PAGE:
New Year's Day compromise on the fiscal cliff
was designed to prevent massive tax increases from taking effect
that many feared would devastate the economy. Yet even with the
compromise, several new taxes in 2013 will raise tax bills for
millions of Americans, and the groups that are the most affected
by the changing of the calendar may surprise you.
Here's a list of new taxes that took effect as of Jan. 1:
Payroll taxes: Returning to old levels
For the past two years, just about everyone who has a job got a
tax break of 2 percentage points on the Social Security taxes
withheld from their paychecks. But on Jan. 1, the rate of tax
withheld from employee paychecks rose from 4.2% to 6.2%,
representing about a $1,000 tax increase for typical families
earning $50,000. Already, anyone who's received a paycheck in
2013 has likely seen the impact of this tax, with those who get
paid twice a month having about $40 extra taken out under the
FICA on their paychecks.
Few analysts expected the fiscal cliff negotiations to extend
this tax break further. But given that it hits at just about
everyone, it could have the biggest impact of any of the new
taxes in 2013.
High-income earners will see a brand-new tax this year. Single
filers earning more than $200,000 and joint filers with income
over $250,000 could be subject to two new taxes.
With one tax, if your earned income goes above the threshold,
then you'll owe an extra 0.9% of your earnings in Medicare
withholding. In some cases, this additional money may be taken
directly out of your paycheck, although for joint filers, your
employer may not be able to do so accurately because it doesn't
know what your spouse earns in order to get the calculation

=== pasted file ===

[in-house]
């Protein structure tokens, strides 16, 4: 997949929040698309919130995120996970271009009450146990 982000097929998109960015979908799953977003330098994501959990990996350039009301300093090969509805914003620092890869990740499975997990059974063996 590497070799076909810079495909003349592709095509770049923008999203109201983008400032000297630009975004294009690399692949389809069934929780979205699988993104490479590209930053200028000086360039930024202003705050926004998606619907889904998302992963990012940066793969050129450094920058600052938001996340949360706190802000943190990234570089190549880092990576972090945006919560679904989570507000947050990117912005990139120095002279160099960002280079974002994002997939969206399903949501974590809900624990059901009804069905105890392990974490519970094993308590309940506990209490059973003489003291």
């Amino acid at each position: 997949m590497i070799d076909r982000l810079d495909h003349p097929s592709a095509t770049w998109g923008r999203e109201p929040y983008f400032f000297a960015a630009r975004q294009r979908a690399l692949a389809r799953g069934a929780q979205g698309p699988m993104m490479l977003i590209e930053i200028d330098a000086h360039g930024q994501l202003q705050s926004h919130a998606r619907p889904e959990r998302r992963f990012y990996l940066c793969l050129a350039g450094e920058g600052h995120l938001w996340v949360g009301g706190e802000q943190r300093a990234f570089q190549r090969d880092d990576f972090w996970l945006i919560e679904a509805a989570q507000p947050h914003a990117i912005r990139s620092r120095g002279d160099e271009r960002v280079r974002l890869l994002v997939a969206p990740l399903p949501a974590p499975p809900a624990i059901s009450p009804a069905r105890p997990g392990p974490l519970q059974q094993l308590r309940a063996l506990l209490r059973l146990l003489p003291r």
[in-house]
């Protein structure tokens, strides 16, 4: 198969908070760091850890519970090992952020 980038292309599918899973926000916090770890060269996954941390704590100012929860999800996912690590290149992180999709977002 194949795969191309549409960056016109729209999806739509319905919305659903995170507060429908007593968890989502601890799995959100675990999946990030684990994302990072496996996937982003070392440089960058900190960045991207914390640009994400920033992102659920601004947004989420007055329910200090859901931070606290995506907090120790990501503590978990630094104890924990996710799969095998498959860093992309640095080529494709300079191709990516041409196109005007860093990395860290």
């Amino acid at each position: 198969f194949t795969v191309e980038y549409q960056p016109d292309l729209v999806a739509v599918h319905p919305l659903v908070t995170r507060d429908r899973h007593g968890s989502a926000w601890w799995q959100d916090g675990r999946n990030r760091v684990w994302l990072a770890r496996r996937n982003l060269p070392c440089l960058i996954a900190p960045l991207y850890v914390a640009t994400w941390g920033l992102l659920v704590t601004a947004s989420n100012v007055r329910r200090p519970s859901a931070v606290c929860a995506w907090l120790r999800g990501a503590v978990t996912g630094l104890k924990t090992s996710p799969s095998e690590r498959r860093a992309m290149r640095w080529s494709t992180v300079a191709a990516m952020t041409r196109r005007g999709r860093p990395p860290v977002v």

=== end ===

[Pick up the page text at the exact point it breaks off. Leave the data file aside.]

The second tax applies to investment income, including
interest, dividends, and capital gains. For this income, you'll
owe an extra tax of 3.8% for any amount that exceeds the
threshold. The idea behind this part of the new tax is to treat
investment income for high-income earners the same way as earned
income, making both types of income subject to the same higher
Medicare tax rate.
New tax brackets and rates for high-income earners
The biggest news from the fiscal cliff compromise was the return
of the 39.6% tax rate for singles earning more than $400,000 and
joint filers with income above $450,000. This rate is a carryover
from the old rate structure that existed before the tax cuts of
the early 2000s and represents a 4.6 percentage point rise from
the old 35% rate.
In addition, taxpayers whose earnings are above these
thresholds will see their taxes on dividends and capital gain
income rise from 15% to 20%. Given that dividend rates could have
risen as high as the 39.6% ordinary income tax rate, investors
were fairly pleased with the eventual outcome.
Disappearing deductions and other hidden taxes
In addition to the explicit increases in taxes, some old
provisions are back that will have the same tax-increasing
impact. In particular, two separate rules that phase out certain
deductions for high-income taxpayers came back this year after
having been absent from tax law since 2009.
The phase-outs target two areas: personal exemptions and
itemized deductions. One rule, known as the PEP, reduces the
value of your personal exemptions by 2% for every $2,500 in
additional income you earn over thresholds of $250,000 for
singles and $300,000 for joint filers. The other rule, called the
Pease phaseout, cuts the amount you can claim in itemized
deductions by 3% of the amount of additional income you earn over
those same thresholds, subject to a maximum reduction of 80% of
your itemized deductions.
Those calculations are a bit complicated, but the net result
is that you can end up paying thousands of extra dollars in taxes
by losing the value of those deductions.
Finally, the estate tax rate rose from 35% to 40% this year.
With the $5 million exemption made permanent, however, the impact
of the tax will be limited to far fewer families than would have
paid tax without the fiscal cliff compromise.
These new taxes for 2013 won't make anyone happy, but by knowing
about them early on, you can start planning for them right away.
Doing so may not let you reduce your tax bill too much, but it'll
at least get you prepared for the hit to your paycheck and your
tax refund next year.
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